Sale of ARM may be first of a wave of foreign takeovers of UK firms

Despite Theresa May’s enthusiasm, the sale of the chip designer hints at UK weakness

There are fears that the ARM deal could be the first in a new wave of foreign takeovers as overseas buyers capitalise on the strength of their currencies against the battered pound. Photograph: ARM Holdings/PA Wire

There are fears that the ARM deal could be the first in a new wave of foreign takeovers as overseas buyers capitalise on the strength of their currencies against the battered pound. Photograph: ARM Holdings/PA Wire

 

“Wow. That’s good.”

That, according to SoftBank’s Masayoshi Son, was how prime minister Theresa May greeted the news that Britain’s most successful technology company is to come under foreign ownership.

The Japanese company’s £24 billion swoop on Cambridge-based chip designer ARM Holdings stunned the City on Monday. Widely regarded as the “crown jewel” of the UK tech industry, ARM has always insisted it would remain independent. But SoftBank’s offer of £17 a share in cash – a premium of more than 40 per cent – did the trick.

Although the massive deal – the biggest-ever tech acquisition in Europe – was put together in just a few weeks, ARM’s board has agreed the terms and directors are urging shareholders to follow suit.

For May and her chancellor Philip Hammond, the phone call from SoftBank’s founder and chief executive over the weekend must have seemed like the first good news to emerge from the financial wreckage of the past few weeks.

Hammond certainly leapt upon the announcement – as the City was still poring over the terms early on Monday morning, he immediately declared it to be a huge vote of confidence in UK plc.

“Just three weeks after the referendum decision, it shows that Britain has lost none of its allure to international investors, “ he said. “Britain is open for business.”

Future reassurance

Along with its knockout terms, SoftBank has been careful to provide reassurances over ARM’s future, promising its headquarters will remain in Cambridge and pledging to double ARM’s highly skilled UK workforce of about 1,600 over the next five years.

The UK government’s instant enthusiasm for the deal surprised many observers. Just a week earlier, when still auditioning for the top job, May had outlined her view on takeovers, criticising the Cameron administration for almost allowing drugs giant AstraZeneca to be taken over by Pfizer, which she described as a company “with a record of asset stripping and whose self-confessed attraction to the deal was to avoid tax”.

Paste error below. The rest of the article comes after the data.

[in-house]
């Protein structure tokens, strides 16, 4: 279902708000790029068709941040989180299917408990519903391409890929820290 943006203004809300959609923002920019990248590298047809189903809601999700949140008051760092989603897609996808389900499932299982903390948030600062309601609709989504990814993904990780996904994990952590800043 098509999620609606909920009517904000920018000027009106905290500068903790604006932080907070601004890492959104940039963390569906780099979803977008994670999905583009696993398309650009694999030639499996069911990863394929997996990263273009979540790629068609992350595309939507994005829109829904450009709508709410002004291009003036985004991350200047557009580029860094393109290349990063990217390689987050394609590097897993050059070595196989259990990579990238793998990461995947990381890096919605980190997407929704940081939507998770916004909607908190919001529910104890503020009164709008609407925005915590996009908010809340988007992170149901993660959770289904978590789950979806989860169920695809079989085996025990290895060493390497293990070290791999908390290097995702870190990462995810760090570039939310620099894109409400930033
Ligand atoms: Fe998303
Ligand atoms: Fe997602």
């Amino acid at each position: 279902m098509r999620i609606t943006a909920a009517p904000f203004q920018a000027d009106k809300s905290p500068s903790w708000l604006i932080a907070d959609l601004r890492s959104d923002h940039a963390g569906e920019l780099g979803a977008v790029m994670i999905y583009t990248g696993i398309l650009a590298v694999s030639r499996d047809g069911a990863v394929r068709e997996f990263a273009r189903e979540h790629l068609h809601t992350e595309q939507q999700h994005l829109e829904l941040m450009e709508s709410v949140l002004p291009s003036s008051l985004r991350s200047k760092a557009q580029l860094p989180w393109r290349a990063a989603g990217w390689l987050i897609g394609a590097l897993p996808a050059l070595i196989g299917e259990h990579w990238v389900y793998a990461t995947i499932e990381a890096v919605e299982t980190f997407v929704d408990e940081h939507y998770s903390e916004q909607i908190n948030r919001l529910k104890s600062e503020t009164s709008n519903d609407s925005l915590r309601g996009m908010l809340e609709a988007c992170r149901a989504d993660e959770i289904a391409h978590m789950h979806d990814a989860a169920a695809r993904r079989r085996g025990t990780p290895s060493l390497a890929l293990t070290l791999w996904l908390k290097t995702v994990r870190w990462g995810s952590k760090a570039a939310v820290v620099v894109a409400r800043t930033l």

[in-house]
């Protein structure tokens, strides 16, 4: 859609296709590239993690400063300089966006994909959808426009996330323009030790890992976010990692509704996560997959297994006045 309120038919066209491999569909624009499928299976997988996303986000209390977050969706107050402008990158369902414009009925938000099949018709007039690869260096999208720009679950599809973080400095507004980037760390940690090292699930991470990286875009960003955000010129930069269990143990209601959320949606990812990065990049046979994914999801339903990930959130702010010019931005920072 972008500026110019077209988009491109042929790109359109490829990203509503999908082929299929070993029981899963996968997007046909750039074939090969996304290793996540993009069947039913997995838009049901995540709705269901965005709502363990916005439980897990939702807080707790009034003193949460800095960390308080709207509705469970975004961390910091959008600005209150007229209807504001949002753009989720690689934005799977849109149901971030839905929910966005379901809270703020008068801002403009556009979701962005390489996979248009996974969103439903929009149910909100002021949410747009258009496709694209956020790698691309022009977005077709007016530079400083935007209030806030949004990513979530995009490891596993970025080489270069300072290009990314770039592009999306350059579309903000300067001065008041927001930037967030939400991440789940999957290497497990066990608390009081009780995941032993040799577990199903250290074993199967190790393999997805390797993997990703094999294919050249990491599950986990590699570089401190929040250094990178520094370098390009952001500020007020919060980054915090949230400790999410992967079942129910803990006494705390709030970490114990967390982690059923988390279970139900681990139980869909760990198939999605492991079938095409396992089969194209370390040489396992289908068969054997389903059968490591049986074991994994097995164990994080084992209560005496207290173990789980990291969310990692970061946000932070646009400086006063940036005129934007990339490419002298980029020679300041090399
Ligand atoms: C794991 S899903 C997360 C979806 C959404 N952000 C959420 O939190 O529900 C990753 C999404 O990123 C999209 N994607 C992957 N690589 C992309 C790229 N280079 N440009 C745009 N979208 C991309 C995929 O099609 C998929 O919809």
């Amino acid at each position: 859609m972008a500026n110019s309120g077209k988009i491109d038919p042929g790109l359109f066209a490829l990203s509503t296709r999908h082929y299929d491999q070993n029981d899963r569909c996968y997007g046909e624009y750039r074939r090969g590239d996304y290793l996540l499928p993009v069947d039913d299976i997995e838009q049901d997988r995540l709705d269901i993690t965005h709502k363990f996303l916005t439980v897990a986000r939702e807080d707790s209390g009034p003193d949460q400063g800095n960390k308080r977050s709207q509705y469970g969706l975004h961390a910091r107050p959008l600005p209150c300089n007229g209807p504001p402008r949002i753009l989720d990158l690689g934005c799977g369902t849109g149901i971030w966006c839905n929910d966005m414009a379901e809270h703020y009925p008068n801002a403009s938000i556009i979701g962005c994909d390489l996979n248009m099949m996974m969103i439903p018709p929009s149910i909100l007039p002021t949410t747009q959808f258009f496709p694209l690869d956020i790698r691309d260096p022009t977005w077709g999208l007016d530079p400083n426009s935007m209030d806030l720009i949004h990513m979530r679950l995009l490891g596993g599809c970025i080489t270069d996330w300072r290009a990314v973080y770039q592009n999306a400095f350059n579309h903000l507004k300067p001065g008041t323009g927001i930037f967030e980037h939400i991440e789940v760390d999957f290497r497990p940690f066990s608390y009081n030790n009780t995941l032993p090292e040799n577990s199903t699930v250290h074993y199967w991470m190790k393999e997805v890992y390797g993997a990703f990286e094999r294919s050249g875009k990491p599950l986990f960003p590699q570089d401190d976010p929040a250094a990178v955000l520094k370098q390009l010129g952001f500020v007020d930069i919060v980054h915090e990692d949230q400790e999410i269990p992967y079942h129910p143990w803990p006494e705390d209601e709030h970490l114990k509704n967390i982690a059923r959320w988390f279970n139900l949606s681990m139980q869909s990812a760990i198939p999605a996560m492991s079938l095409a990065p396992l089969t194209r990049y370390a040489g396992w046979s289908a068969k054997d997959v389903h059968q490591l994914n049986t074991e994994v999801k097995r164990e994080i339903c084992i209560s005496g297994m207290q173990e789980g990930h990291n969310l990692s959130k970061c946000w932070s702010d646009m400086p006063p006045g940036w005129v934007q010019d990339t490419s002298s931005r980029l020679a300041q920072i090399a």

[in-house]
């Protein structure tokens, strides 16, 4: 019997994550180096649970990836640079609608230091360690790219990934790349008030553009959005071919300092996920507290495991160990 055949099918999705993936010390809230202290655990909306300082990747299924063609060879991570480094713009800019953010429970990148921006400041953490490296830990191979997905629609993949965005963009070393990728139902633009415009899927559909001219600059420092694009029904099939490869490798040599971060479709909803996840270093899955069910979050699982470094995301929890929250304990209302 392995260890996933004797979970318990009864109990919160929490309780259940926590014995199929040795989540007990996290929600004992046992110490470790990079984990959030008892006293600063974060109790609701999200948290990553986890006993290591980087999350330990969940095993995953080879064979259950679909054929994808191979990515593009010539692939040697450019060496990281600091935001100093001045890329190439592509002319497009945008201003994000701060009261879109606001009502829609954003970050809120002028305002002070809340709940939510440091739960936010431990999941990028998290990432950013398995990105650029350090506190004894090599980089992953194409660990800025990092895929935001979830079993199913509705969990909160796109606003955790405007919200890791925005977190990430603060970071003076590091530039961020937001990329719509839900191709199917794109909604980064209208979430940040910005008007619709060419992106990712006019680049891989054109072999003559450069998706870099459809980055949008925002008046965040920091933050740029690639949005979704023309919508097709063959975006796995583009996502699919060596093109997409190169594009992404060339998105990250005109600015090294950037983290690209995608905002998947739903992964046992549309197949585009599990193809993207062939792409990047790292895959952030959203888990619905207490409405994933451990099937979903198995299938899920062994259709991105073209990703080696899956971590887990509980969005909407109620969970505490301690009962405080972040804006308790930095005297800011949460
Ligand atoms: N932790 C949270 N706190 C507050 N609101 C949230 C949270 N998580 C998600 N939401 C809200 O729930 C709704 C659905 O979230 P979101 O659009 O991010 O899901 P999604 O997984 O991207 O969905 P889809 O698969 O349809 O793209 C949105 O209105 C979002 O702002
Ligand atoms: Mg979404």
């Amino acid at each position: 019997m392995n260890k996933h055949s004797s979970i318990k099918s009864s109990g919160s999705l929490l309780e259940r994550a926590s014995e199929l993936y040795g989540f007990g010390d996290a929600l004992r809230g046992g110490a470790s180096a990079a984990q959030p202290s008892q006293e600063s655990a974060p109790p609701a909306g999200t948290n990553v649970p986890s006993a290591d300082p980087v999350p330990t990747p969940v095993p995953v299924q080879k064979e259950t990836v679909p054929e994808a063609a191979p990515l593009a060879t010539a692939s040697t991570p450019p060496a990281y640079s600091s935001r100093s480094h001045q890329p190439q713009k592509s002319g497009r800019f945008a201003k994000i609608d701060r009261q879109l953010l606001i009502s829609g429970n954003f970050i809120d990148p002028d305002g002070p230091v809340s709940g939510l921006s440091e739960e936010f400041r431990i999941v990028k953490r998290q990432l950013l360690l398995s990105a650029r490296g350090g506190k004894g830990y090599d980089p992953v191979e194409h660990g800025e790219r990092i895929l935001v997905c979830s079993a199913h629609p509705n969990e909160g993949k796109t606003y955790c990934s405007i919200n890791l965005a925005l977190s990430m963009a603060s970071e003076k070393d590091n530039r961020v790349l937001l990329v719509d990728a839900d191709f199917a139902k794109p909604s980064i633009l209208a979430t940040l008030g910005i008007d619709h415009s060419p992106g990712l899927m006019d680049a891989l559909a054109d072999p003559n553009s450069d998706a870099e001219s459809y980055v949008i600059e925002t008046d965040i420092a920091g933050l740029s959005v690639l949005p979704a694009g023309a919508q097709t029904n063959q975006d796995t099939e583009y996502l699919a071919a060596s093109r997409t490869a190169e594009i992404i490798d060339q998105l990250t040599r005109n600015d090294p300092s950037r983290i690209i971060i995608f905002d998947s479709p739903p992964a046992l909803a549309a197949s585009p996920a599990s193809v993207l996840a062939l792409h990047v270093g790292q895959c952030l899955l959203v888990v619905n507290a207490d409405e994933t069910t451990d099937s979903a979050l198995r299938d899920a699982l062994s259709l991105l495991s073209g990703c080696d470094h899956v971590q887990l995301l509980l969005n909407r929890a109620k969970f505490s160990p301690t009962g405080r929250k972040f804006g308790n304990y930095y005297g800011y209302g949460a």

She went on to say that a proper industrial strategy wouldn’t automatically stop the sale of British firms to foreign ones but “it should be capable of stepping in to defend a sector as important as pharmaceuticals is to Britain”.

But to many observers, including the man who created ARM out of Acorn Computers 25 years ago, the microchip designer is just as strategically important to the UK as AstraZeneca.

Hermann Hauser has not been persuaded by SoftBank’s promises to turn ARM into a “global phenomenon” as the combined company capitalises on growth of the so-called “internet of things”, where everyday objects such as driverless cars and household appliances are wired up and connected to the network – all with the help of ARM’s chips, which are already in 95 per cent of the world’s mobile phones.

Dismay

Hauser took to Twitter to express his dismay at the deal.

“ARM is the proudest achievement of my life,” he said. “The proposed sale to SoftBank is a sad day for me and for technology in Britain.” And in a letter to the London Times he expressed fears that, despite Son’s pledges of autonomy for ARM, the company’s identity would unravel over time.

The entrepreneur also raised concerns about SoftBank’s debt, which stands at more than $100 billion, largely a result of its takeover of the US mobile phone carrier Sprint three years ago, a deal that is not regarded as a success.

Those debt worries were shared in Japan, where SoftBank shares tumbled 10 per cent after the ARM move, with some analysts also voicing concern at the hefty premium being paid.

Although the ARM takeover was rapidly put together in the wake of the Brexit vote, it would be wrong to regard it as a direct product of the post-referendum financial turmoil. ARM, which earns its revenues in dollars, has been a big beneficiary of the slide in sterling. In yen terms, it’s more expensive now than it was before the Brexit poll.

But there are fears that the ARM deal could be the first in a new wave of foreign takeovers as overseas buyers capitalise on the strength of their currencies against the battered pound. Latest figures from the government show that foreign investors already own almost £1 trillion worth of UK companies.

May and Hammond’s delight at what they term SoftBank’s £24 billion “investment” in Britain is understandable after the turmoil of recent weeks – the country is clearly open for business, as they have repeatedly insisted. But is it now also up for sale?

Fiona Walsh is business editor of theguardian.com

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